Treading the (Ship)boards: Lincoln Paine’s The Sea & Civilization

Paine, Lincoln. The Sea & Civilization: A Maritime History of the World. New York: Alfred A. Knopf, 2013.

While it’s never approached the level of my fascination with antiquity or the medieval period, I have always had an interest in naval history, especially in the age of sail. Some of this might stem from the centrality of such history to my chosen specialization, but it also comes from such childhood pursuits as the Pirates of the Caribbean movies, associated model games, and even catching reruns of Horatio Hornblower. In fact, before I was accepted to Oxford, I very nearly studied under noted British naval historian Andrew Lambert for grad school. When I heard of Lincoln Paine’s ambitious maritime history of the world, then, I couldn’t help but check it out. 

Calling The Sea & Civilization ambitious is nearly an understatement. In over 600 pages, Paine covers all of humanity’s interactions with and history on water (fresh and salt) across more than six millennia, from prehistory to the 20th century. Such an effort must necessarily maintain a more general, birds-eye view of history, focusing more on the development and evolution of systems more than the details of particular events, and even then picking and choosing between more- and less-important currents (no pun intended). Paine admits this himself in his introduction, noting that it has often been remarked that writing a satisfactory maritime history of the world may be impossible. His humility in the attempt, however, pays dividends, not least in his ability to synthesize all the different possible foci of a maritime history into a work that does not ignore any thematic or geographical facet of its scope. I could have easily seen myself writing a review along the lines of “This is called a maritime history, but is really a [naval/commercial/technical] history,’ but Paine deftly discusses all these elements, painting a holistic picture of the development of maritime technology (including shipbuilding and navigation), trade, politics, and naval tactics across all eras. While some geographical regions like East Asia may receive less early discussion than the ancient Mediterranean, I suspect this is due to a dearth of sources, as Paine certainly does them justice in later chapters.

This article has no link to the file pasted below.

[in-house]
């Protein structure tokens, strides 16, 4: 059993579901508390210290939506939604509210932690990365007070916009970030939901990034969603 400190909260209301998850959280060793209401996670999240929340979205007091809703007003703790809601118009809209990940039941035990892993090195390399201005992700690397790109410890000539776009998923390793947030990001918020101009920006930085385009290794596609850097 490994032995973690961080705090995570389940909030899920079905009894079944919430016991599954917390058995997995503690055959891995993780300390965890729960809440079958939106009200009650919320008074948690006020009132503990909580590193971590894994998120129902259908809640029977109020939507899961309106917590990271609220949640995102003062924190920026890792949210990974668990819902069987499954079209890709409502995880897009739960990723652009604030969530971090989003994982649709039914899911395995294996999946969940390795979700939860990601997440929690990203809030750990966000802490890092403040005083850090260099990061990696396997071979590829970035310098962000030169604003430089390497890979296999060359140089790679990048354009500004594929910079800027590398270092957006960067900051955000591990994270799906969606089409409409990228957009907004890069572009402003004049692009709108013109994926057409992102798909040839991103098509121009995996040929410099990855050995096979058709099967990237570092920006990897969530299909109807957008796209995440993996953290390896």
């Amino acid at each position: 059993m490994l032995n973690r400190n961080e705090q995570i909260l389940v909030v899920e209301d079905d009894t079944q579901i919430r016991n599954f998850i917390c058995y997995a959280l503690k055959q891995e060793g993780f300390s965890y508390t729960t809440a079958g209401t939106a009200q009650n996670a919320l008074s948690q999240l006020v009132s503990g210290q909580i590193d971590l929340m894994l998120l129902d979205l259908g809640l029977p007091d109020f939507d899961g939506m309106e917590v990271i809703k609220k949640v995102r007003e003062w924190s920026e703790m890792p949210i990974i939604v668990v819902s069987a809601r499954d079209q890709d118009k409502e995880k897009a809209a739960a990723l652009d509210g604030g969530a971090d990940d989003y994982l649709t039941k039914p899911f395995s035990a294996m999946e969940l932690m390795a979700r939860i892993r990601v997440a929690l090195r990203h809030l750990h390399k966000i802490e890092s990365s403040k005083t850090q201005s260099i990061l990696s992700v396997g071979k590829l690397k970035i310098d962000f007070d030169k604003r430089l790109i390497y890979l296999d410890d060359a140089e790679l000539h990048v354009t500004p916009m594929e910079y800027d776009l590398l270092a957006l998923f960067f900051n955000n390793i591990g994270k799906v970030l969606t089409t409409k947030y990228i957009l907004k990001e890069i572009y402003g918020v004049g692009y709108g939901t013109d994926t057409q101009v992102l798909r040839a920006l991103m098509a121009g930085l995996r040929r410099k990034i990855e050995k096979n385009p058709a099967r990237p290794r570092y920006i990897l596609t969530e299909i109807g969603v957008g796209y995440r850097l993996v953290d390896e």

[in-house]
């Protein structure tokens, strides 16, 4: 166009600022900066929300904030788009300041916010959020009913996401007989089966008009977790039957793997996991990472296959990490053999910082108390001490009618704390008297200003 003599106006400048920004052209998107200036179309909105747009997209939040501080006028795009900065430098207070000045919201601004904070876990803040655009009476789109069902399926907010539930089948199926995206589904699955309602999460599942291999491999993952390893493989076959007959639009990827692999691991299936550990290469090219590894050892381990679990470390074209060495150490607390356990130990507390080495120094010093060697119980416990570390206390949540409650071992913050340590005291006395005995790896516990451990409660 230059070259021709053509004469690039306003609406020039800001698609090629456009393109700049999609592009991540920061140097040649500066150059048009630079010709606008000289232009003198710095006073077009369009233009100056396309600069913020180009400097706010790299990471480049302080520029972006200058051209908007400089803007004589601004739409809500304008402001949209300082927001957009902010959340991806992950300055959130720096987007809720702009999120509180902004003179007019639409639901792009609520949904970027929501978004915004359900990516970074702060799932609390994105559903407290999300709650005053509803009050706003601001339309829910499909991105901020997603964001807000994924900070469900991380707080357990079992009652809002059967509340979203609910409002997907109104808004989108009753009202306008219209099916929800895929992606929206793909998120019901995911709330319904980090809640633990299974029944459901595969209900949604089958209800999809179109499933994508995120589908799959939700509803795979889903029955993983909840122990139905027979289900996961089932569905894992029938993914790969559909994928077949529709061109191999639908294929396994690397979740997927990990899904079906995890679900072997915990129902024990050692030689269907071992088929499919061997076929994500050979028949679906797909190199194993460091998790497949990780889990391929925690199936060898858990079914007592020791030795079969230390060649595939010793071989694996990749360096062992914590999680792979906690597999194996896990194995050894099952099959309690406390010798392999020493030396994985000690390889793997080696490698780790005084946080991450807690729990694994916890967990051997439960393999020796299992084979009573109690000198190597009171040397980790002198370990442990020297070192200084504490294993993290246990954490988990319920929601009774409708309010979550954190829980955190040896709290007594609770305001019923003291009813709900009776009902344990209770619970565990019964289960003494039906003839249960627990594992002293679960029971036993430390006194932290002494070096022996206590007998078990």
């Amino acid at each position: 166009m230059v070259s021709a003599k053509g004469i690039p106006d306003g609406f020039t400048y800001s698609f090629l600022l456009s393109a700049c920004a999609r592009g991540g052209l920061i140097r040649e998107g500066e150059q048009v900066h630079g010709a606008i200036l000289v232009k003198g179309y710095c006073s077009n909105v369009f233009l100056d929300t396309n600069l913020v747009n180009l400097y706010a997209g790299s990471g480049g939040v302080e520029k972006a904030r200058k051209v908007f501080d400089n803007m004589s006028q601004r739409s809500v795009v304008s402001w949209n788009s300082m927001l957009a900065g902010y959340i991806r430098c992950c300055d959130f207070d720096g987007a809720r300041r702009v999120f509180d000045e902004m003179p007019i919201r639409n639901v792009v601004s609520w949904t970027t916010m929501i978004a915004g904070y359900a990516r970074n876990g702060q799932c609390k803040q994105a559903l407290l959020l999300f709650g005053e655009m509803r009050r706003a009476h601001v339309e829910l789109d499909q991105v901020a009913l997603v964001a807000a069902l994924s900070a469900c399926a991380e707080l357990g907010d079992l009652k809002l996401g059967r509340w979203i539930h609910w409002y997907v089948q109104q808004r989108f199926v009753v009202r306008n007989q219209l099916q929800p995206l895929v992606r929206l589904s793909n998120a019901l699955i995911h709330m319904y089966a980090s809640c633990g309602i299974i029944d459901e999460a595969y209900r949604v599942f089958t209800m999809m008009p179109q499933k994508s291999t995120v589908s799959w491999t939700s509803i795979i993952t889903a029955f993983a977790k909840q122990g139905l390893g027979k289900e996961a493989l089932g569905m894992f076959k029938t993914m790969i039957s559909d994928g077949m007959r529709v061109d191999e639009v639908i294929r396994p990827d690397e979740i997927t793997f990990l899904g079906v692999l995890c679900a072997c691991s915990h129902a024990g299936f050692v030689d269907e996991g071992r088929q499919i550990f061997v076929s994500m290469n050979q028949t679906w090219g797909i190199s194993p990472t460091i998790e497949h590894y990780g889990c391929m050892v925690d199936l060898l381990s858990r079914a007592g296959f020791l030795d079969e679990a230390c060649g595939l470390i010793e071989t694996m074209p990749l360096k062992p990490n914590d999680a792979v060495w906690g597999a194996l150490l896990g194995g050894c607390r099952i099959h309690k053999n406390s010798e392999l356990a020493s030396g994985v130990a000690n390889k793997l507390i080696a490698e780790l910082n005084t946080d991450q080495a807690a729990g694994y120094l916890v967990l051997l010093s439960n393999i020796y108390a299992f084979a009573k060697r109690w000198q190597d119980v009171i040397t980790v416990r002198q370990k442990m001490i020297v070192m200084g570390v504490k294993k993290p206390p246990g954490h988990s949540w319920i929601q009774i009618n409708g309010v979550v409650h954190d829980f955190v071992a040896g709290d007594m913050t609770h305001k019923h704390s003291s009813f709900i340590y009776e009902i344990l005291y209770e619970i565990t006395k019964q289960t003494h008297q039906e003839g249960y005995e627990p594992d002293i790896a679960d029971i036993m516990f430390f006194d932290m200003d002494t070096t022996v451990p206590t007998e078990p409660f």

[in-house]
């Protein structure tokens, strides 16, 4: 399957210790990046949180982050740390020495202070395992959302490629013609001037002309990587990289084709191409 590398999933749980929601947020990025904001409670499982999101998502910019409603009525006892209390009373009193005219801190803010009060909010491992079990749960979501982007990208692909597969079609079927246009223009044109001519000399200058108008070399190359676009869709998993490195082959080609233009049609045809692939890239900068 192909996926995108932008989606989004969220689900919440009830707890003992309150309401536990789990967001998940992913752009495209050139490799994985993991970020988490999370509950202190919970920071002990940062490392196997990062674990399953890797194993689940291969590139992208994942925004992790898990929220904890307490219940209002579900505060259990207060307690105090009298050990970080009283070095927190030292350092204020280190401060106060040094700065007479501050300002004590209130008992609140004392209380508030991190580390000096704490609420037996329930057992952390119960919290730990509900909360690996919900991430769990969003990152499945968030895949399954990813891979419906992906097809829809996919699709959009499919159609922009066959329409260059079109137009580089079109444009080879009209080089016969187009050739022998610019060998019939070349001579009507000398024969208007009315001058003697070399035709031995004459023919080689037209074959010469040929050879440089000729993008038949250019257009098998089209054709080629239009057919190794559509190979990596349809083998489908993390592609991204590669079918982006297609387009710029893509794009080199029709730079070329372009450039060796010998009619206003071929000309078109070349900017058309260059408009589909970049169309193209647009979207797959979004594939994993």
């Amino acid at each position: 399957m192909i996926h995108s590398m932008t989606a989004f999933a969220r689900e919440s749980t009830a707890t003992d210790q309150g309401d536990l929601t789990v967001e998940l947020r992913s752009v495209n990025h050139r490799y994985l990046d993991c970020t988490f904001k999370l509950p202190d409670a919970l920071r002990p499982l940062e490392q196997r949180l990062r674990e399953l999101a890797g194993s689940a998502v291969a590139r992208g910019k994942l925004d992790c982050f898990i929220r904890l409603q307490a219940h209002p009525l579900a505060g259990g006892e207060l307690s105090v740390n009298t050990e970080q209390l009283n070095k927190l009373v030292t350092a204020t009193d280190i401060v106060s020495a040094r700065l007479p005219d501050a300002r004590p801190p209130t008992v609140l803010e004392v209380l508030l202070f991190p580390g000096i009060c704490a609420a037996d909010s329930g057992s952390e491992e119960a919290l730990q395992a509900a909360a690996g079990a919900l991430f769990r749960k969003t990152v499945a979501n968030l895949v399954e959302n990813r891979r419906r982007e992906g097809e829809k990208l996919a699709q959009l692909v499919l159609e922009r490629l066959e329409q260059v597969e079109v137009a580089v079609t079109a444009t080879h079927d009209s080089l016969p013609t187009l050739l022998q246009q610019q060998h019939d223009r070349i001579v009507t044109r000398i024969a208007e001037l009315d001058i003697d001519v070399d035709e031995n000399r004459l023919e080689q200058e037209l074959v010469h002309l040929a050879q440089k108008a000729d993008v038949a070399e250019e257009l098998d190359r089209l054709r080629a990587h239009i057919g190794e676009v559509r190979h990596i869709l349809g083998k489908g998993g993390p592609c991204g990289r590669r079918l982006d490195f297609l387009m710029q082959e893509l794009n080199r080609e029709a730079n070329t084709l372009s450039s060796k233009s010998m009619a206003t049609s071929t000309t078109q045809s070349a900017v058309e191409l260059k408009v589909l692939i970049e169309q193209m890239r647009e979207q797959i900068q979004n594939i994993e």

For all its strengths, however, Paine is prescient when he admits he may not have written a model history. While The Sea & Civilization succeeds as a macro-history, it falters in its details–or rather, the details Paine does and does not choose to discuss. It is a tall order to fit so much history into even 600 pages, and two strategies would seem to suggest themselves: focus only on maritime history, relying on readers to already be familiar with all other relevant events; and restrain oneself to only general trends and patterns, only using specific wars, battles, or voyages as examples of larger topics. Paine admirably stays true to the former while only spottily employing the latter, a choice that makes one wonder at his internal logic. Why include such minutiae as Benedict Arnold’s 1776 lake fleet, de Grasse’s maneuvers at Yorktown, and the accuracy of American gunners at Manila while not discussing Nelson’s visionary tactics at Trafalgar or the role of impressment in causing the War of 1812 (a conflict never even mentioned by Paine, alongside the equally-ignored Barbary War). Once you decide to discuss some details in their own right in a history like this, all details become fair game, and unless a clear framework resolves itself, readers are left pondering the arbitrary nature of what seems the author’s sense of whimsy.

This history Paine does cover, however, never fails to fascinate, and I would strongly recommend The Sea & Civilization to any interested in the ways humanity has interacted with Earth’s aquatic highways throughout the ages–interactions which are all too often lacking from many other histories of such scope. Any work of history that leaves its reader with a greater understanding of the foundational structures of the modern world is one worth reading, and The Sea & Civilization certainly fills this role admirably.

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